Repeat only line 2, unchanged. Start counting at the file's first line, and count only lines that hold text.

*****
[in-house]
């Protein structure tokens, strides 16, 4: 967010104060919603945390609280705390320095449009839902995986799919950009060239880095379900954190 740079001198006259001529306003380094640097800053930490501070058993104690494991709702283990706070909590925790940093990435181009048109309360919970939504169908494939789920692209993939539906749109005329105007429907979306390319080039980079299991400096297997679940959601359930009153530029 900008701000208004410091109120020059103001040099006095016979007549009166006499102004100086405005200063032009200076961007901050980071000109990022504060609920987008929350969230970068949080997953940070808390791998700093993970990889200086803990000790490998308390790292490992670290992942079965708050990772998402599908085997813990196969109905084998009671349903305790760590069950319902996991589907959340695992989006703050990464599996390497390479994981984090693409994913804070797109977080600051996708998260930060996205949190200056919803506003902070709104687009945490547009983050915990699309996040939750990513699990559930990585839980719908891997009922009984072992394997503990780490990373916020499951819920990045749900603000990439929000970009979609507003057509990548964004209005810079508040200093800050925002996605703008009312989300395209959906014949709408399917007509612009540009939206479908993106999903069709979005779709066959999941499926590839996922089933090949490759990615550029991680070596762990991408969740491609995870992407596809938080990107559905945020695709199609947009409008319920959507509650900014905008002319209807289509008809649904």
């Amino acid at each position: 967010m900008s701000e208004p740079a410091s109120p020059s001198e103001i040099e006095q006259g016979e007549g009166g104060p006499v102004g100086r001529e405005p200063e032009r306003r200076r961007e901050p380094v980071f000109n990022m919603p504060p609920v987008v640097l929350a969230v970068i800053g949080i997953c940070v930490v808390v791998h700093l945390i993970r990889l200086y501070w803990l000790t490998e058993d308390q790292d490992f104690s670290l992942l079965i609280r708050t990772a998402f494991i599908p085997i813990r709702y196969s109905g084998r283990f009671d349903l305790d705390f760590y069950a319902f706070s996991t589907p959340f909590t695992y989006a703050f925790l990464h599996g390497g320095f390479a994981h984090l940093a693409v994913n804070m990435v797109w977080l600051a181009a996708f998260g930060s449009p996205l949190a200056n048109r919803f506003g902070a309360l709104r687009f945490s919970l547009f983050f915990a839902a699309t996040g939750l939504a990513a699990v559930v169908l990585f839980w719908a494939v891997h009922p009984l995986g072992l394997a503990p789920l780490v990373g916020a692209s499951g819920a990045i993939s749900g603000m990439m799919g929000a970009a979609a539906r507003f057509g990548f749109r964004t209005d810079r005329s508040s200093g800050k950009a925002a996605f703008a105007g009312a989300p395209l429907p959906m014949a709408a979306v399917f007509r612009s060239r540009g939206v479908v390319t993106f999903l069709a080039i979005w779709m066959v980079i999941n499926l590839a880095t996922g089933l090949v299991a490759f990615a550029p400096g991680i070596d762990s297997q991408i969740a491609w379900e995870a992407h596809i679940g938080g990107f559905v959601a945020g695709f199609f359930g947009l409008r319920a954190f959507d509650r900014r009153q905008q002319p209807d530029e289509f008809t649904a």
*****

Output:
């Protein structure tokens, strides 16, 4: 967010104060919603945390609280705390320095449009839902995986799919950009060239880095379900954190 740079001198006259001529306003380094640097800053930490501070058993104690494991709702283990706070909590925790940093990435181009048109309360919970939504169908494939789920692209993939539906749109005329105007429907979306390319080039980079299991400096297997679940959601359930009153530029 900008701000208004410091109120020059103001040099006095016979007549009166006499102004100086405005200063032009200076961007901050980071000109990022504060609920987008929350969230970068949080997953940070808390791998700093993970990889200086803990000790490998308390790292490992670290992942079965708050990772998402599908085997813990196969109905084998009671349903305790760590069950319902996991589907959340695992989006703050990464599996390497390479994981984090693409994913804070797109977080600051996708998260930060996205949190200056919803506003902070709104687009945490547009983050915990699309996040939750990513699990559930990585839980719908891997009922009984072992394997503990780490990373916020499951819920990045749900603000990439929000970009979609507003057509990548964004209005810079508040200093800050925002996605703008009312989300395209959906014949709408399917007509612009540009939206479908993106999903069709979005779709066959999941499926590839996922089933090949490759990615550029991680070596762990991408969740491609995870992407596809938080990107559905945020695709199609947009409008319920959507509650900014905008002319209807289509008809649904």